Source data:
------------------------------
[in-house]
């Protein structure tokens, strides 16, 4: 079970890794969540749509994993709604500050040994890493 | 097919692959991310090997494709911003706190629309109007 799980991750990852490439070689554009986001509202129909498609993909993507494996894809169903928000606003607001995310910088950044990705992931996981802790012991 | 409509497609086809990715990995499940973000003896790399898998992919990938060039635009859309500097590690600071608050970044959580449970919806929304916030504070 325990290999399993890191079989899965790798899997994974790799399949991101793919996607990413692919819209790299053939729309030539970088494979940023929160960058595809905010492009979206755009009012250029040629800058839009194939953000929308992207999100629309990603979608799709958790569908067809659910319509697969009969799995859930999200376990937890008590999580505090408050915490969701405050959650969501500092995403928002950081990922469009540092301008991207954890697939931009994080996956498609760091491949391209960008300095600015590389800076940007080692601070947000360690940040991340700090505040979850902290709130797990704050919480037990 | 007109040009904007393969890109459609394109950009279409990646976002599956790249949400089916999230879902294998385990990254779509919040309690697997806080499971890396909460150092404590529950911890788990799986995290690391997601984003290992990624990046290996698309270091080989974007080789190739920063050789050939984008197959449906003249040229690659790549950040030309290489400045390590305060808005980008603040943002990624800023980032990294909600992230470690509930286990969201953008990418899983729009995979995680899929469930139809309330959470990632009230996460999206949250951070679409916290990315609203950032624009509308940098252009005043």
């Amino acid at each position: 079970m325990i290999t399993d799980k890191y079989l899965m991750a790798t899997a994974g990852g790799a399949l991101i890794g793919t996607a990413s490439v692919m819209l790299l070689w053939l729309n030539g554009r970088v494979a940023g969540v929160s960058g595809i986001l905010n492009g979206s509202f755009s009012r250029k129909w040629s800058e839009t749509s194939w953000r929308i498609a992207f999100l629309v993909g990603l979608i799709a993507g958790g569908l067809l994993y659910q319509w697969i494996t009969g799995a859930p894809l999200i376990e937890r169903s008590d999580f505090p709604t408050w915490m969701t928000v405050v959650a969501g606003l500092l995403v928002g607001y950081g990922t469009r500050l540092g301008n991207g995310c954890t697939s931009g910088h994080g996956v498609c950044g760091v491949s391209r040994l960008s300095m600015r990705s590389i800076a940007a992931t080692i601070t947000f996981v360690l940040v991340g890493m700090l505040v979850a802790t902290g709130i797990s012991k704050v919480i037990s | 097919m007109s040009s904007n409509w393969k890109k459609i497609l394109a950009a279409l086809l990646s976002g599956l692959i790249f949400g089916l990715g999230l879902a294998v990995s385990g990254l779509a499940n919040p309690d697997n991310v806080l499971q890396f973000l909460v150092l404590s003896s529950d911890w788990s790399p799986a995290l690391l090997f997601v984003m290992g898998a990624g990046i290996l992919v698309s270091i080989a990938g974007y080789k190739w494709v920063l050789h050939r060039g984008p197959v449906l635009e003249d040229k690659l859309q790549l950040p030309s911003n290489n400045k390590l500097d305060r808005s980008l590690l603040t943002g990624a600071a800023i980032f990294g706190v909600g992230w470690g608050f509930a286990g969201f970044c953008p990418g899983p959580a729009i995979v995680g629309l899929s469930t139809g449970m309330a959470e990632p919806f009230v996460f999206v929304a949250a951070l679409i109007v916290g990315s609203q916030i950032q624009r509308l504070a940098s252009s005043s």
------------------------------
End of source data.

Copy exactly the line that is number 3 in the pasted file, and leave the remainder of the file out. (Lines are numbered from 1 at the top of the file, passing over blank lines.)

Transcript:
């Amino acid at each position: 079970m325990i290999t399993d799980k890191y079989l899965m991750a790798t899997a994974g990852g790799a399949l991101i890794g793919t996607a990413s490439v692919m819209l790299l070689w053939l729309n030539g554009r970088v494979a940023g969540v929160s960058g595809i986001l905010n492009g979206s509202f755009s009012r250029k129909w040629s800058e839009t749509s194939w953000r929308i498609a992207f999100l629309v993909g990603l979608i799709a993507g958790g569908l067809l994993y659910q319509w697969i494996t009969g799995a859930p894809l999200i376990e937890r169903s008590d999580f505090p709604t408050w915490m969701t928000v405050v959650a969501g606003l500092l995403v928002g607001y950081g990922t469009r500050l540092g301008n991207g995310c954890t697939s931009g910088h994080g996956v498609c950044g760091v491949s391209r040994l960008s300095m600015r990705s590389i800076a940007a992931t080692i601070t947000f996981v360690l940040v991340g890493m700090l505040v979850a802790t902290g709130i797990s012991k704050v919480i037990s | 097919m007109s040009s904007n409509w393969k890109k459609i497609l394109a950009a279409l086809l990646s976002g599956l692959i790249f949400g089916l990715g999230l879902a294998v990995s385990g990254l779509a499940n919040p309690d697997n991310v806080l499971q890396f973000l909460v150092l404590s003896s529950d911890w788990s790399p799986a995290l690391l090997f997601v984003m290992g898998a990624g990046i290996l992919v698309s270091i080989a990938g974007y080789k190739w494709v920063l050789h050939r060039g984008p197959v449906l635009e003249d040229k690659l859309q790549l950040p030309s911003n290489n400045k390590l500097d305060r808005s980008l590690l603040t943002g990624a600071a800023i980032f990294g706190v909600g992230w470690g608050f509930a286990g969201f970044c953008p990418g899983p959580a729009i995979v995680g629309l899929s469930t139809g449970m309330a959470e990632p919806f009230v996460f999206v929304a949250a951070l679409i109007v916290g990315s609203q916030i950032q624009r509308l504070a940098s252009s005043s």